MOTI — Jewel of Pine Island celebrates 30 years
The Museum Of the Islands is celebrating 30 years in operation in 2020, and an anniversary, re-dedication and ribbon-cutting event will be held Saturday, April 18 from 10 a.m. to 1 p.m. This home for local artifacts and antiques is run by a network of volunteers, who study to preserve and keep the island’s treasures, to be enjoyed by generations to come.
Rebeca Brown is one of many MOTI volunteers who believes there is something truly special about the artifacts kept there. She emphasizes the importance of having an on-site working library for research purposes.
“We are a working museum,” said Brown, “meaning we have a lot of historical data that we collect for people who come from all over the world to reference.”
People may not be aware of the USS Pine Island, a Navy ship that was named after the island, which the volunteers are in the process of bringing here, saying this is where it belongs. Vickie Duflo, another MOTI volunteer, pointed out that the museum is in possession of genuine artifacts from people who served on the ship, which was used during World War II, as well as both the Korean and Vietnam wars.
Brown pointed out a hand-beaded portrait of George Washington from 1874, made by Sarah Kuster, and her daughter Mary Kuster-Close, containing over 300,000 European glass beads, which took over 10 years to complete.
Brown also explained that the Calusa Indians were historically documented as having been on Pine Island before the pyramids were built, leaving behind several antiques which the museum now has on display. The museum, according to the volunteers, has a breakdown of the Calusa’s history on the island including the hand-manufactured shell-instruments that were made, as well as some of the genuine tools used by the tribe. In addition to the tools found at the museum are fishing nets, carved out canoes, and arrowheads. Brown said many things, such as original pot shards were found in an excavation performed on the island.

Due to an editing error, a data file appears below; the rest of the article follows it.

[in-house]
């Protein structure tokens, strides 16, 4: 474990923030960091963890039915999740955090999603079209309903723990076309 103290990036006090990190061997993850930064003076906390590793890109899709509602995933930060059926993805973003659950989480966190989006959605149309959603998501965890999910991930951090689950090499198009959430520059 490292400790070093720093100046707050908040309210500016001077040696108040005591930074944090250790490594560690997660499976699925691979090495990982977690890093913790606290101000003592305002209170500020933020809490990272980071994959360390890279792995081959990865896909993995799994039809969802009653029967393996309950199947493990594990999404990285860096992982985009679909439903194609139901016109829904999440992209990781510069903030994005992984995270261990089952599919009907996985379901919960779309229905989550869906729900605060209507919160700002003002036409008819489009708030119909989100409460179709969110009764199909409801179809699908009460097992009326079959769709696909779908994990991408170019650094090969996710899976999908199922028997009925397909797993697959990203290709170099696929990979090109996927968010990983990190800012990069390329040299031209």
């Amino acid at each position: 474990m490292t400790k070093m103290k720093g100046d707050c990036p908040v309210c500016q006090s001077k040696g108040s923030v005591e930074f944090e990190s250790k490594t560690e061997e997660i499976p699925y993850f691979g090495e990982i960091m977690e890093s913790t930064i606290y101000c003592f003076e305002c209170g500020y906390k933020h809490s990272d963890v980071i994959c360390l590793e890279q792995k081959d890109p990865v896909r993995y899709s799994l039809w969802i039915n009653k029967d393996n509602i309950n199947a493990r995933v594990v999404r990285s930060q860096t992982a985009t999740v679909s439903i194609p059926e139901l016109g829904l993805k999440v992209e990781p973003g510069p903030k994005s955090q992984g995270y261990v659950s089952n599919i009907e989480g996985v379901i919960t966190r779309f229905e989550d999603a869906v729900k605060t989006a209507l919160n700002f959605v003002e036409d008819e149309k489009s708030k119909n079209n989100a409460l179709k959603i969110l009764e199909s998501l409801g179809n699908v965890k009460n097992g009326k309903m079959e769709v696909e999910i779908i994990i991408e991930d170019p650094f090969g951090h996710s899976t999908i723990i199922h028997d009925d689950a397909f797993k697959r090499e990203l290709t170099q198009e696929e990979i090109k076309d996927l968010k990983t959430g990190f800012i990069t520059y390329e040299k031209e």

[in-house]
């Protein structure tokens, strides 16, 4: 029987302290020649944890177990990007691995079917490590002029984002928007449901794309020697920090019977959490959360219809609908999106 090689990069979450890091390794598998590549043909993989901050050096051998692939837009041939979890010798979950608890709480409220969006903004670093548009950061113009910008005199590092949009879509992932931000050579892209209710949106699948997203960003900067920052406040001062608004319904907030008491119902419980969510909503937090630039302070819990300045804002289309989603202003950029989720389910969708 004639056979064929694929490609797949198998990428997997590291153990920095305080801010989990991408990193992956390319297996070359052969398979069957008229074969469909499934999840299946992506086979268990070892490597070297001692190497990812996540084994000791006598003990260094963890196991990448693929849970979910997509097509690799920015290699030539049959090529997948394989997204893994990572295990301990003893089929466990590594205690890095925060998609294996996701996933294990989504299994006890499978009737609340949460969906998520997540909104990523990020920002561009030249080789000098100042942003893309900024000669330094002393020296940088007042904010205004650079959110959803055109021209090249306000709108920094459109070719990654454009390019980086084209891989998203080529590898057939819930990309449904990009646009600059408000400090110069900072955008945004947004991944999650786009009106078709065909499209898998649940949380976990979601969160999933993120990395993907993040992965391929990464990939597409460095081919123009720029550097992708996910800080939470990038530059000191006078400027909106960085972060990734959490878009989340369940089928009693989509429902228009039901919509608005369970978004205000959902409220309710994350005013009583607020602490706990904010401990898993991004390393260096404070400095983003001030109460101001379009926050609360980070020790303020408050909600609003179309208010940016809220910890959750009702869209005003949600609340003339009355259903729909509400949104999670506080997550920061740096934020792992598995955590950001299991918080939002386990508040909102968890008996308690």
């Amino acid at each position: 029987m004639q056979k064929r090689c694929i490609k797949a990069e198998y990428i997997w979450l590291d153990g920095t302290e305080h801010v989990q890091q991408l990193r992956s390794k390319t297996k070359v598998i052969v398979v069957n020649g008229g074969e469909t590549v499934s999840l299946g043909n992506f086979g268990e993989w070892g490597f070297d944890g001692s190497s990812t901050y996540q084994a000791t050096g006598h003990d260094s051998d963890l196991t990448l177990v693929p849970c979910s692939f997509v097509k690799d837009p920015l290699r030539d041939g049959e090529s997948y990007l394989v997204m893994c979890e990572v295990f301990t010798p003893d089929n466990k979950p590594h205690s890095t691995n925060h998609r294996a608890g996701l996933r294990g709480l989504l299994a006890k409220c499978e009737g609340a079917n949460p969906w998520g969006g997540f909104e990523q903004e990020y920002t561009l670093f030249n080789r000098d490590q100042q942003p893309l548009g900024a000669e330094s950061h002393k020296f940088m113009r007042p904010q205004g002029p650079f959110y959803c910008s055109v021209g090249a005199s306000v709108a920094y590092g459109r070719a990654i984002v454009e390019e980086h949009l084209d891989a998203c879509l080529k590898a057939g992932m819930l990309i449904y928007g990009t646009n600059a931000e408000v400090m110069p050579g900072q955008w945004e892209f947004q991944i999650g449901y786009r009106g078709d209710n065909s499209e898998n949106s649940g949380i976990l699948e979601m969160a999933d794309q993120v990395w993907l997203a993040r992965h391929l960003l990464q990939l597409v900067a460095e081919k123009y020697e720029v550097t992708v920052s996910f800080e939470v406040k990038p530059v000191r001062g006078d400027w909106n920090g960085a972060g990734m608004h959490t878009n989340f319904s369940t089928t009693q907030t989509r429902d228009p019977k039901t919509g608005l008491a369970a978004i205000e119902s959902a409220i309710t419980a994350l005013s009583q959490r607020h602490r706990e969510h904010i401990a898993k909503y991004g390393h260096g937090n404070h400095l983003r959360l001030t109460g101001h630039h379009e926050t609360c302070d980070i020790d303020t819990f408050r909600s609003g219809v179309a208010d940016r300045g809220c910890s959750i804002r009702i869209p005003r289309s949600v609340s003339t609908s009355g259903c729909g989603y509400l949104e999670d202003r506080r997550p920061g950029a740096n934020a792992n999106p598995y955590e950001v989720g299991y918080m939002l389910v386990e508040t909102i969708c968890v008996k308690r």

The first post-native pioneers are also on record at the museum as the earliest Pine Island settlers.
On display in the Frontier Room is a buggy, referred to as the “Doc Carriage,” because it was once used by a doctor to make house calls to the ill.
“But it wasn’t just for the doctor,” said Brown. “It was also used for other things in the community.”
Exhibited alongside the buggy is an outboard Evinrude boat motor, also known as the “Knuckle-Buster” from 1910. Duflo explained the origin of its nickname having come from the consternation it may have caused with its quick spin to anyone who attempted to crank it.
Duflo also explained that many of the antiques and artifacts did not originate on Pine Island, but in fact, came with people who migrated here from other places.
According to Regina Desvernine, the museum’s biggest draw for the people of Pine Island is their fascination with exploring their own local history.
“What Pine Islanders really love to see here,” said Desvernine, “are all the photographs. They love being able to find something they can really relate to, such as knowing where someone lived who they knew, or looking at the Matlacha Bridge from 50 years ago.”
The Museum of the Island is currently initiating a program to sell commemorative bricks to honor people from the community. This will help to raise funds for the museum and enable contributors to create a permanent legacy on Pine Island. The museum already displays commemorative bricks from earlier years surrounding the entrance, and this, said Desvernine, will be a welcome addition.
Every Tuesday the museum offers free classes in quilting, sewing, knitting, crocheting, painting, drawing and jewelry-making. Karen Hartshorne, the volunteer who teaches the classes, said people always donate more for the classes than they would ever ask.
MOTI is located at 5728 Sesame Drive, Bokeelia, Fl. 33922. For information, call 239-283-1525.
Museum hours are: May-October — Tuesday, Thursday, Saturday, 11 a.m. – 3 p.m.; and November-April,
Tuesday-Saturday, 11 a.m. – 3 p.m. and Sunday, 1-4 p.m.